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Behold, now, our Gauls returned to the cradle of the Kymry, not far from the "Beisfor Cymreig;" behold them established upon the ruins of "Troiau," and in the mountains of Asia Minor, whither the French will lead a similar crusade so many centuries after, under the banners of Godfrey de Bouillon, and Louis the Young."
About 200 years after the preceding events we find them, according to Plutarch, creating a tumultuous Cimbricus vel Gallicus, a Cimbric or Gallic panie, and threatening Rome itself, under their king Belin, or Beleus. But, eventually, they were forced, notwithstanding all the military skill and bravery of Belin, to succumb to Marius, the Roman general, after one of the bloodiest battles on record, when 100,000 (some say 200,000), were either killed, taken prisoners, or put to flight, A. U. C 640, or 112 B. C The vanquished on this occasion, according to Cicero, included Gauls, and, according to other authors referring to the same event, the defeated army was indiscriminately styled Galli vel Cimbri, accompanied by Teutones.
Juvenal, 'inter alios,' corroborates the peril incurred by the Roman republic, in the tottering condition of its capital, and the total discomfiture of the Cimbro-Teuton-Celtic army, in the following emphatic language:—
"Hie tamen, et Cimbros et summa pericula rerum
"Excipit, et solus trepidantem protegit urbem
"Atque ideo, postquam ad Cimbros stratemque volebat."
The coat of mail, also, of their King Beleus, which was dug up at Aquee Sextise, or Aix, in Province, where Marius routed them, proves the mutual identification, or amalgamation, of these dauntless warriors, by the well-known antiquarian inscription in Cimbric Coelbrenic characters, which I have put in Roman letters, as " Beleos Cimbros."
And, finally, to sum up. the question, let us now ascertain what are the opinions of the learned and accomplished Arnold on this Celtic question of Italian, Roman, Grecian, and Asian invasions; he will, I trust, decide, when doctors disagree. He propounds several questions, amongst others: "To what Celtic race did the Gauls who invaded Italy belong?" Were they Gael, or were they Kymry (Cimbri)? or, did they belong to some third division, distinct from each of these, which has since utterly perished." He then goes on to prove from Diodorus the distinction between the Gauls and the Celts according to the Romans, and states his own impression that Celt and Gaul are but different forms of the same race; and further states, " that to these more remote tribes belonged the Kimbri, whom some writers identified with old Cimmerians, and that these Kimbri were the people who took Rome, and sacked Delphi, and carried their conquests even to Asia;" as we have already seen. And further, he adds that he "considered the more remote Gauls," i. e., the Gauls, in allusion to the difference of language, on the shores of the ocean, that is, on the shores of the British Channel and the North Sea, to " include, according to Diodorus, the people called Kimbri; that the people now calling themselves Kymry, namely, the Welsh, differed in language and customs from the Celtic tribes in Ireland and Scotland, and that the Keltse and Galatae of Diodorus were two great divisions of the same race, analogous to the Gael and Kymry existing at this day in Great Britain."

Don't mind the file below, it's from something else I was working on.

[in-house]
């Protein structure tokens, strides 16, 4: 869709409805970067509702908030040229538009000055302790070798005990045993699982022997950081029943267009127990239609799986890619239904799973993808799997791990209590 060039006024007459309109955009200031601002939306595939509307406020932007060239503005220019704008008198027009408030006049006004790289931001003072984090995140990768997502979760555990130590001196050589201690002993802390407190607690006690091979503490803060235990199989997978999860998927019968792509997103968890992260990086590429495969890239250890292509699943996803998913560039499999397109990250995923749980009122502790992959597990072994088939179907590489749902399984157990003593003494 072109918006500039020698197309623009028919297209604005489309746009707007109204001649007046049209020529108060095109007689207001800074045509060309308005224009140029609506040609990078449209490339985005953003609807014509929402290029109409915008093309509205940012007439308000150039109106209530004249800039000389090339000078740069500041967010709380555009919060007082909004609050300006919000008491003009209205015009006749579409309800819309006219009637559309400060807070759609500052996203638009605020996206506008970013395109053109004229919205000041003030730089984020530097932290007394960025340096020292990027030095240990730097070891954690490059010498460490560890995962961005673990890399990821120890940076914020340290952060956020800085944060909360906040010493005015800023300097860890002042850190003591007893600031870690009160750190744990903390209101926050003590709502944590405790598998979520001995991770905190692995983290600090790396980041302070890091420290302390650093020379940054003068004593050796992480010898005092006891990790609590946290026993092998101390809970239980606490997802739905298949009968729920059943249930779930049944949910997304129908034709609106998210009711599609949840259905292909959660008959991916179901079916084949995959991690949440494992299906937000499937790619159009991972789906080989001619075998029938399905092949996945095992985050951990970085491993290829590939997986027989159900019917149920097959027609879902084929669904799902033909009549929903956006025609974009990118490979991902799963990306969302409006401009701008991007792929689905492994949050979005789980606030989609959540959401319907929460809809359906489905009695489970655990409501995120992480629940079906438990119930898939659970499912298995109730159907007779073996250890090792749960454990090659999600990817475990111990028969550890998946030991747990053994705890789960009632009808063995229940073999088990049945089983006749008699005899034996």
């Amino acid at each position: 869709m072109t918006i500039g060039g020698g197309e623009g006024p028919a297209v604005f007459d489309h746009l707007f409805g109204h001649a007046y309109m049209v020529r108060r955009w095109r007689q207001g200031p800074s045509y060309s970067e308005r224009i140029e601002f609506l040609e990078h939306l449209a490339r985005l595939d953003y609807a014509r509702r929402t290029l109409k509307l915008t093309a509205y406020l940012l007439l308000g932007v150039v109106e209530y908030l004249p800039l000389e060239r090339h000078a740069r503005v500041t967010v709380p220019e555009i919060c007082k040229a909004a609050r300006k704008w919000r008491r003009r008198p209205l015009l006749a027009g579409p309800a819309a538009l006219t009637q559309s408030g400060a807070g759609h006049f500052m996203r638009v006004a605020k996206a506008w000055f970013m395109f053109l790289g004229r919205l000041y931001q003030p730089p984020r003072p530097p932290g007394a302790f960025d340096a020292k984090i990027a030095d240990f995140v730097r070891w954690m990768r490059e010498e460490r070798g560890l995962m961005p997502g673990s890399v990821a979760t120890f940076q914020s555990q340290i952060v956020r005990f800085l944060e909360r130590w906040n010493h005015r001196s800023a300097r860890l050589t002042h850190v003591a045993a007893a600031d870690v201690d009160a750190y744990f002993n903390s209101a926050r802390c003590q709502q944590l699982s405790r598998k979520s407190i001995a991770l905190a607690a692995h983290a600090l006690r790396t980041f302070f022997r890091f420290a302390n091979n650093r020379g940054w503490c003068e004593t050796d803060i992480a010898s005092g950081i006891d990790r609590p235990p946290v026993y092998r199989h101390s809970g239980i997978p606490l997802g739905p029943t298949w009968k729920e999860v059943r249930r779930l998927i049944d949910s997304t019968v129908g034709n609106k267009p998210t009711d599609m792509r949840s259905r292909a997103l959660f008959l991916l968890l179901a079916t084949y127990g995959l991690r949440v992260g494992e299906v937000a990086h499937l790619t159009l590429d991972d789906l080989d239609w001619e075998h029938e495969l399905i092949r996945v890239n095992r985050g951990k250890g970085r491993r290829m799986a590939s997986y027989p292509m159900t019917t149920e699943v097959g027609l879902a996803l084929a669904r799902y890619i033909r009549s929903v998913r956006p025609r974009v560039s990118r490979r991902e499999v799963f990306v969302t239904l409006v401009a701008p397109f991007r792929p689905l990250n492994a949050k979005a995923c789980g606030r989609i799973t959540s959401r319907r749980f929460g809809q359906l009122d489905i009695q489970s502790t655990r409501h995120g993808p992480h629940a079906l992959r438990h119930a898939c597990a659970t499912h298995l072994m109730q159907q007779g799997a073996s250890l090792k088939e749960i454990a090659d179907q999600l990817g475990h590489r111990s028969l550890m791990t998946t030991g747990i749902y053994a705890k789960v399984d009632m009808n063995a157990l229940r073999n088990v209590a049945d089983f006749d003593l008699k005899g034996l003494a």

"Oh England! thou who art so great and free
"As oft thy children vaunt, and foes confess;
"Think that thy might was not conceded thee
"To scorn thine elder sister and oppress;
"No! 't was to aid, acknowledge her, and bless:
"For God hath fixed her dwelling place apart,
"And given her gifts that thou dost not possess;
"Hurt not her shieldless form with envious dart,
"But bear her by thy side with nobly generous heart."
"Nations like phantasms have haunted her,
"And passed as vapours from the rising day;
"Creed, custom, speech, opinion, that confer
"On them a character, have died away
"To newer forms of up-growth and decay;
"But she has kept alive her ancient fire,
"Through Persian, Grecian, Roman, English sway;
"Oh! cherish it, and it shall not expire
"Until her mountains feed earth's last great funeral pyre."
It will not, perhaps, be deemed uninteresting, at this final stage of our peregrinations, to us who have essayed to weather the storm of Hume-an and Macaulay-an contumely and of wrong, to ascertain somewhat of the Cimbro-Celts, independently of their warlike achievements, as partially seen through the dim contracted foci of Grecian or of Roman spectacles.
Caesaris, vel Voluseni, vel Scaligeri commentariis relictis.
We cannot, of course, expect to retain, more than did our modern-life forefathers about forty or fifty years ago, mutatis mutandis, in reference to the alleged barbarous, and wits frightened ideas then afloat of the first Napoleonic empire, as affecting the whole nation, on the then shores of Britain, the most favourable, the most trustworthy impressions. The moral or physical phase of the Celts, taken in the light either of foes, rivals, or obstructionists, to grasping interlopements of territory, would be hypothetically characterised on the coloring historic principle hitherto adopted of " Albus est niger, et vice versa, ne.c niger color est."
I will now endeavor to unravel the mental calibre, or the moral or immoral qualities of the Cimbro-Celtic race, the Hume-an "hordes of ignorant savages," as depicted by the conflicting testimonies of antiquity, irrespective of what has been already proved to the contrary; and when I do so, I trust you will cast a furtive glance now and then upon other nations, ancient as well as modern, imputed to have been so pre-eminently superior to them in all the amiable attributes of civilised life, and ascertain whether they be exempt from the faults and frailties of poor human nature,so unmercifully categorised and pilloried by "envy, malice, and all uncharitableness," upon the heads of the CimbroCelts.